By 2015, Humanoid Robots Will Be Better Than You At Keeping Secrets

Can you keep a secret? No? Then by 2015, robots will be more trustworthy than you. 

That's the year scientists in Britain plan to introduce a new-and-improved Nao to the public. The adorable little robot will be equipped with advanced programming which will allow it to better protect and encrypt information stored within its database. According to researcher Dr. Ian Brown, the project grew out of the realization that the looming prevalence of robotic companions represents a new and unaddressed threat to privacy - particularly, Brown explains, since we're less guarded around such machines.

For this reason, robots must be capable of keeping personal information to themselves.

"When we begin to interact with friendly-looking humanoid robots, our expectations and assumptions shift," Brown explained. "New questions arise about how much we trust these devices. Some people might develop an emotional attachment to them, particularly in situations where robots play the role of companions. It is important, therefore, that we design robots that have privacy embedded into their design, so their information gathering is restricted to what is needed to interact and carry out their tasks, and information about the identity of their human users is kept to a minimum. Otherwise, these robot friends could betray the trust of the people they come into contact with, passing on information to third parties."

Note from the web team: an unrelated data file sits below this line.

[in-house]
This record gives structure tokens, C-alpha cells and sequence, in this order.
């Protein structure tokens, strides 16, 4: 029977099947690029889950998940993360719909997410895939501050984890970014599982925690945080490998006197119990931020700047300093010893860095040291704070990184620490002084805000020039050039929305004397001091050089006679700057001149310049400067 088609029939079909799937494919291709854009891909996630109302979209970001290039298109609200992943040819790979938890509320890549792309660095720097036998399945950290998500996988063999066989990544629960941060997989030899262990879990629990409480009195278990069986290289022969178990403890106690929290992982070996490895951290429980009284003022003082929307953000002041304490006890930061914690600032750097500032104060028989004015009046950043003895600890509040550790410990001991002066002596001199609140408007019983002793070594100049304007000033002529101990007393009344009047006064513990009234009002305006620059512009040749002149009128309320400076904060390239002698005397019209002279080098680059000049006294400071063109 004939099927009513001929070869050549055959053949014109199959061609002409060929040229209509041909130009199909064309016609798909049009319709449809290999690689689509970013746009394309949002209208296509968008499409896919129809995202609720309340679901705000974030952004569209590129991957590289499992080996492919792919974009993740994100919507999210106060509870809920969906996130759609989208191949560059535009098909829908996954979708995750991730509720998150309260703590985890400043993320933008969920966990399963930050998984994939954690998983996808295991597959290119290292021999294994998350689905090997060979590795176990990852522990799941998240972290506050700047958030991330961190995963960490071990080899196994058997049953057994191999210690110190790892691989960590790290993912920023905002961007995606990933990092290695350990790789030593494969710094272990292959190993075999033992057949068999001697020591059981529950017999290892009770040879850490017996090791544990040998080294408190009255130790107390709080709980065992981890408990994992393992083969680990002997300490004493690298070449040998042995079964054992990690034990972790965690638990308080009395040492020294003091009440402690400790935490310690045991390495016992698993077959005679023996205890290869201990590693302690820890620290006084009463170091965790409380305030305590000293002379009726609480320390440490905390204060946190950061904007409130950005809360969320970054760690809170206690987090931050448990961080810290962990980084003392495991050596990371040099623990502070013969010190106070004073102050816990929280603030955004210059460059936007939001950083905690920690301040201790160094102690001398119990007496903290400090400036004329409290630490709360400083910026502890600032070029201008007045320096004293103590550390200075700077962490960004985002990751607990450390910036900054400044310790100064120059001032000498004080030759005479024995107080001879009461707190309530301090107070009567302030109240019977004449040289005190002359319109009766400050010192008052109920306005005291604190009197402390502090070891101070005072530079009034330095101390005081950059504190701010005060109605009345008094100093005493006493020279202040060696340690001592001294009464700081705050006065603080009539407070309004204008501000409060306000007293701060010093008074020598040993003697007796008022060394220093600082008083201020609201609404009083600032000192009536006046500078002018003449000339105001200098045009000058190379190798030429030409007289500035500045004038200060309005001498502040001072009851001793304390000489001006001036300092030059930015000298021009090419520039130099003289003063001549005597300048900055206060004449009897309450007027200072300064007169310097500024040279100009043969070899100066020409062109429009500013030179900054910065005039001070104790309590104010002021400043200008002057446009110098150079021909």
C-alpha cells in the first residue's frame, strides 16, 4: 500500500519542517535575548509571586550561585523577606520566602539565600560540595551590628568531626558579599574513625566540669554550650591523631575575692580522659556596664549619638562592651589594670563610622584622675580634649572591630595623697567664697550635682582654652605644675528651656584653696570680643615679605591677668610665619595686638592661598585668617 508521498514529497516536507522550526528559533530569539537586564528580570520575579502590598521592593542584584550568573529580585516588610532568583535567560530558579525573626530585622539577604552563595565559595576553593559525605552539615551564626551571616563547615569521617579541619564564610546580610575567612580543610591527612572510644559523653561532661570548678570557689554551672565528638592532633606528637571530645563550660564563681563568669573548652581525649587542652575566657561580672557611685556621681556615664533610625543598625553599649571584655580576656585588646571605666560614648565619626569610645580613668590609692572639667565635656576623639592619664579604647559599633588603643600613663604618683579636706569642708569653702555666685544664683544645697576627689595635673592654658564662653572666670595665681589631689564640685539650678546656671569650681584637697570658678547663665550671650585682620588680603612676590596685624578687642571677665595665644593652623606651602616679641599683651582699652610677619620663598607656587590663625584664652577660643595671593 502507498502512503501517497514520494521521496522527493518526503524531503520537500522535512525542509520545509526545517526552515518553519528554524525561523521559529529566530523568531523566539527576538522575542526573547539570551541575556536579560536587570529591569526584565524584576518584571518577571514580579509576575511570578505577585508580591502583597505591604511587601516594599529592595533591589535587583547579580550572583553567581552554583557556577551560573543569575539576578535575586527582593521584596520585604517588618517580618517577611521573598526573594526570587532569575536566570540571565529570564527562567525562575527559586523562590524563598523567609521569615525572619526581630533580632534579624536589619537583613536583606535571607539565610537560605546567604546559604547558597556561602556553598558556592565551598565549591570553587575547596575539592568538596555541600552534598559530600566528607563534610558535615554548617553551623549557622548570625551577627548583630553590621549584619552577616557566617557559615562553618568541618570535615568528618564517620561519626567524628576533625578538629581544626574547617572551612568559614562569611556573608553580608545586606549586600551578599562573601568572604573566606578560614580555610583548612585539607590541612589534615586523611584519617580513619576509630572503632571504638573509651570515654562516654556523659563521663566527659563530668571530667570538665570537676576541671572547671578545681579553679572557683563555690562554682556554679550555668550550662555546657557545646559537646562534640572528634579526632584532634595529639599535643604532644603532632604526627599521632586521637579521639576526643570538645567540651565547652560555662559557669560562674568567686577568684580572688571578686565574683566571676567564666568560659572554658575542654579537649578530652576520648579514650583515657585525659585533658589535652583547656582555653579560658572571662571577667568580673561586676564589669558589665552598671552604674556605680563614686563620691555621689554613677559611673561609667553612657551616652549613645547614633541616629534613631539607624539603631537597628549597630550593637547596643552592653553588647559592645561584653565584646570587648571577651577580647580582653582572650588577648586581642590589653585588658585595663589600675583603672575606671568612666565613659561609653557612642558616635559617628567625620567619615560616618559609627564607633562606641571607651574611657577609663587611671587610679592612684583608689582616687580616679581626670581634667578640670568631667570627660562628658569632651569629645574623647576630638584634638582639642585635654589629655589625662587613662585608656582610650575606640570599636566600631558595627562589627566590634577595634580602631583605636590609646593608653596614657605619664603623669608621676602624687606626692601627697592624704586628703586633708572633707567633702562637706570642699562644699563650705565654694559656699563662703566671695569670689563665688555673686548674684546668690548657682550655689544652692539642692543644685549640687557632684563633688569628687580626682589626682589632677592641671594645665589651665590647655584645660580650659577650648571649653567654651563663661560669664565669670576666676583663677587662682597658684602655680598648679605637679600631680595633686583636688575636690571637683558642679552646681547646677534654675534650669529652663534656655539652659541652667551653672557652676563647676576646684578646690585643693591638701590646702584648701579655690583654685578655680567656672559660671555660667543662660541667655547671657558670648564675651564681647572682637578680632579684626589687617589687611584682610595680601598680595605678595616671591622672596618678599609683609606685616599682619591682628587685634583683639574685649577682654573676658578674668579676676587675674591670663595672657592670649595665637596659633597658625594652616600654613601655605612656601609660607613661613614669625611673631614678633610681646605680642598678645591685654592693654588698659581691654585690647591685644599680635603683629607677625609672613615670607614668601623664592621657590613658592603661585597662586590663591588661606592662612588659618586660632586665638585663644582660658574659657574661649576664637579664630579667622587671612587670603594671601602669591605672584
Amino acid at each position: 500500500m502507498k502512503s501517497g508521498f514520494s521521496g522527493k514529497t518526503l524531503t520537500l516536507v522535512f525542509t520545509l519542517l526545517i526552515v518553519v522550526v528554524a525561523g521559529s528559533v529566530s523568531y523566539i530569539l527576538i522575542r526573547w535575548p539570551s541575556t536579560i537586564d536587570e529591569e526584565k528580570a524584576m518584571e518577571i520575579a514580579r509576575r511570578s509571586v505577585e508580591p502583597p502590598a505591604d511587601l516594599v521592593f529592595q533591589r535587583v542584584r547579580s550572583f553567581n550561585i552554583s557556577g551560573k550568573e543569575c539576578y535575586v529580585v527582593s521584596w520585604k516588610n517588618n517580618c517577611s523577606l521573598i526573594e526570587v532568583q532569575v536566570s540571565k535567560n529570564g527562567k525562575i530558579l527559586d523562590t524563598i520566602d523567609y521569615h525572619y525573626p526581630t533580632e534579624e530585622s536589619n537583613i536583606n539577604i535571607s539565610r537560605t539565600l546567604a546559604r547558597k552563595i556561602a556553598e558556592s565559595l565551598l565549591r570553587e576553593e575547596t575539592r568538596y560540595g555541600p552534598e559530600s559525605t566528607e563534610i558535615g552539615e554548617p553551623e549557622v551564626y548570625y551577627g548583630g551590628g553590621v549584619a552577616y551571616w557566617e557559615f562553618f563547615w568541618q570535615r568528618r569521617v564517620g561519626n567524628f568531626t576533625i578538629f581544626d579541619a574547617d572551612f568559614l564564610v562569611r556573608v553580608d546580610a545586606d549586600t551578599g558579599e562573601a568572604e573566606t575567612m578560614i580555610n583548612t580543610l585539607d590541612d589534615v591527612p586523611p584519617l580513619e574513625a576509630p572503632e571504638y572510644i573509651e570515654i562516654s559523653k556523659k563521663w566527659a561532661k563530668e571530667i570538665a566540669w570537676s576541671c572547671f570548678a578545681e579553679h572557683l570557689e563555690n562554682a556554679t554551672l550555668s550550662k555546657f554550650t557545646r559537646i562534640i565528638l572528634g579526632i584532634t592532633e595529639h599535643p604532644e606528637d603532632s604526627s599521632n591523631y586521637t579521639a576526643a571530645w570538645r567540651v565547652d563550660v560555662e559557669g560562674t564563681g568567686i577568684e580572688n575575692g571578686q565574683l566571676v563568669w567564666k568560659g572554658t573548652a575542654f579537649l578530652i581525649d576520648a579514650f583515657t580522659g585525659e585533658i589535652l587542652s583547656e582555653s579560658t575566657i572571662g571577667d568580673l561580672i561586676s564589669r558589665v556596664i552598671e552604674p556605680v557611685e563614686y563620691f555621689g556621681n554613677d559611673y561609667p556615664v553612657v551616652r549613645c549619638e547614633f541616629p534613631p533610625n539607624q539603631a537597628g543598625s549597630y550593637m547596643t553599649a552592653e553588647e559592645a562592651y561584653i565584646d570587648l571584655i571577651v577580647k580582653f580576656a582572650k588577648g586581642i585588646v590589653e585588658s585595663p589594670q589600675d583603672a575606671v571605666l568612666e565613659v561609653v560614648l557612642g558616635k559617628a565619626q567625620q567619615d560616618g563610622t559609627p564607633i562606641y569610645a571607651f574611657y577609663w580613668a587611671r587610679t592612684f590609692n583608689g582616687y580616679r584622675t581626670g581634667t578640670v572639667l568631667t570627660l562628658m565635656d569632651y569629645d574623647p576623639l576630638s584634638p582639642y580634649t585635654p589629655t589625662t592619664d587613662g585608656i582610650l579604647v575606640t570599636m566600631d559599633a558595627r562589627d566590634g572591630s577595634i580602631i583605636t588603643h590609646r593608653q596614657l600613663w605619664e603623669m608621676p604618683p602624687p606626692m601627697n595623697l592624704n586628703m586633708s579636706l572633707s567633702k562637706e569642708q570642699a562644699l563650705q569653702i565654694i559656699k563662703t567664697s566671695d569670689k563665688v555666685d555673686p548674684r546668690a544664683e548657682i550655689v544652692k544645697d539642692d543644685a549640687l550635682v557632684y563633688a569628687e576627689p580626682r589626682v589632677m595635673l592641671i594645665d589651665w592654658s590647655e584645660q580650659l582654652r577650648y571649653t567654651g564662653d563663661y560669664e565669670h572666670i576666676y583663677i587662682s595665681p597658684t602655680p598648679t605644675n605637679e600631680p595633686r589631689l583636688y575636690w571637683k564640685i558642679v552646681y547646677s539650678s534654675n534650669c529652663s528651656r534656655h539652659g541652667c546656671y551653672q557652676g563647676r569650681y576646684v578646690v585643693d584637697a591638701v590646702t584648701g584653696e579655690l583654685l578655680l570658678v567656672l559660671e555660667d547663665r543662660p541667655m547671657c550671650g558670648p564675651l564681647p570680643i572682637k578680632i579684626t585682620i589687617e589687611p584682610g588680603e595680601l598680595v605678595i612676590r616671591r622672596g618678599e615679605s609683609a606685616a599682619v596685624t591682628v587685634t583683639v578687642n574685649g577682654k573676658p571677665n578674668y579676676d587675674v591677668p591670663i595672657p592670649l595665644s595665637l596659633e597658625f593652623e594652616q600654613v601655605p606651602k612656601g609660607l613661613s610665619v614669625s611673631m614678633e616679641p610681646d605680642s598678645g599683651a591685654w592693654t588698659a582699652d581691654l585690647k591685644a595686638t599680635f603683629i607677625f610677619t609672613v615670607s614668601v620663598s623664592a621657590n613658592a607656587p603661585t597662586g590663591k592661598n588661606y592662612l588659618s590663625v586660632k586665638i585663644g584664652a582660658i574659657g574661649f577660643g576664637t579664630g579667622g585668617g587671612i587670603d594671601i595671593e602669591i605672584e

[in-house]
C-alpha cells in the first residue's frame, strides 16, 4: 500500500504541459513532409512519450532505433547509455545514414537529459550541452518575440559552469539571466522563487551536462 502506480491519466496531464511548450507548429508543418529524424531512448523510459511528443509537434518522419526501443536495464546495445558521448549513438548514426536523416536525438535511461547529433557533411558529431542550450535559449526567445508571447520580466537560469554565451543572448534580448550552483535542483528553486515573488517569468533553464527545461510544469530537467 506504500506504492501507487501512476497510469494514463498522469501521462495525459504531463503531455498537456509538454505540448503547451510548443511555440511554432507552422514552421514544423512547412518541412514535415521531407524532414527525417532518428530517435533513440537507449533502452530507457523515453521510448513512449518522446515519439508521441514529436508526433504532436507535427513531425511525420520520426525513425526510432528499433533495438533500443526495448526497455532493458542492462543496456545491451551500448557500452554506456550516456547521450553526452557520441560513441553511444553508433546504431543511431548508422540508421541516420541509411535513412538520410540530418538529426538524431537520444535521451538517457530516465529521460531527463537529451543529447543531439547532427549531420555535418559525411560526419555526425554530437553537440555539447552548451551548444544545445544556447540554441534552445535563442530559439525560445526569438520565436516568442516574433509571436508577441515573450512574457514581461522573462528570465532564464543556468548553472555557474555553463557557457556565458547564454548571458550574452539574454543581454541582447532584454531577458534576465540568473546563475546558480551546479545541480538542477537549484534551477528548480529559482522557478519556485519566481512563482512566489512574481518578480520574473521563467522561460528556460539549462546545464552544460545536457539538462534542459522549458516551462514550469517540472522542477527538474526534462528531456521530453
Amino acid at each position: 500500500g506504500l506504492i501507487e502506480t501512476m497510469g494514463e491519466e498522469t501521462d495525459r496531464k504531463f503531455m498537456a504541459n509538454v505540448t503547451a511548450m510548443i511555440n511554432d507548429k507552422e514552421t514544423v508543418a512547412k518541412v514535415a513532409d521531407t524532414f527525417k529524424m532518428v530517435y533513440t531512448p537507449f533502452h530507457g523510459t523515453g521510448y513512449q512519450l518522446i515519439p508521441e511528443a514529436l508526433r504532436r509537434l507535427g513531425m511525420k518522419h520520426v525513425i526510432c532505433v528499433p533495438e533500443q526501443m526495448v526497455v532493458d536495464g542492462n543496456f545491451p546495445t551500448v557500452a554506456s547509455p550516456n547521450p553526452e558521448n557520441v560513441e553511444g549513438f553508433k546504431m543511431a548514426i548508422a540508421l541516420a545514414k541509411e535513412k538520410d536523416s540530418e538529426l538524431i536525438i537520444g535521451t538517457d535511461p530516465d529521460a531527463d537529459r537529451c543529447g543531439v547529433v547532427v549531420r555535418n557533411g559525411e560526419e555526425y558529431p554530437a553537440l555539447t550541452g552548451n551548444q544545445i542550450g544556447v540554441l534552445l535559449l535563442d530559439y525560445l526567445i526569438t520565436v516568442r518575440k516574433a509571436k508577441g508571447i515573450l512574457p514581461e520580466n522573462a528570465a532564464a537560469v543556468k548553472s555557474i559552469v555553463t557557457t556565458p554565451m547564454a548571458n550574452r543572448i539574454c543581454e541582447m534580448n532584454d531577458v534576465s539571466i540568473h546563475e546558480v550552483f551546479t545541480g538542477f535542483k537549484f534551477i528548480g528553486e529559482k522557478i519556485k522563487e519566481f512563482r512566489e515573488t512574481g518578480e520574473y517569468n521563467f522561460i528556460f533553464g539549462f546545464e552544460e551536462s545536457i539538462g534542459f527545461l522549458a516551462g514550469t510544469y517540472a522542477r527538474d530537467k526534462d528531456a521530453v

"Humanoid robots have the potential to gather, store and analyse data about our movements and activities," added Brown's research partner, Doctor Joss Wright. "While they provide opportunities to make our lives easier, the potential loss of control over this information should concern us. At Oxford we have been exploring how individuals can maintain control over information about themselves, while still enjoying the potential benefits of robotic technology."

Brown and Wright are part of a research team working on a two-million pound, three-year project examining the implications of robots in public spaces. Their group consists of individuals from the Universities of Oxford, Bath, Exeter, Queen Mary University of London and the Bristol Robotics Laboratory. Eventually, they hope to use their findings to develop better techniques with which robotic helpers can assist their human partners.

According to Doctor Brown, in the future robots should ideally be able to record and transmit what they see and hear without revealing the identities of the people around them. For example, robots could match people into groups with similar interests- either online or at social events - without requiring anyone to actually share those interests.  

One use of this technology would be to allow commuters to search for car-pooling partners without having to broadcast the location of their house or workplace. Coupled with self-driving cars, which could see widespread distribution around the same time-frame, we could well see a complete overhaul in vehicular infrastructure.

Robots are becoming ever more popular and prevalent in our day to day lives. A natural consequence of this is that, particularly in the case of robot partners, they're going to see a side of us that most people never see; a cross-section of our deepest secrets. If they're incapable of  keeping this information private and confidential, we'll find it considerably more difficult to accept them into our lives.

After all, nobody likes a person who can't be trusted to keep a secret.

Doctor Brown is associate director of Oxford University's Cyber Security Center and Senior research fellow at The Oxford Institute. Doctor Joss Wright holds a PhD in Computer Science, and is a research fellow at the same University.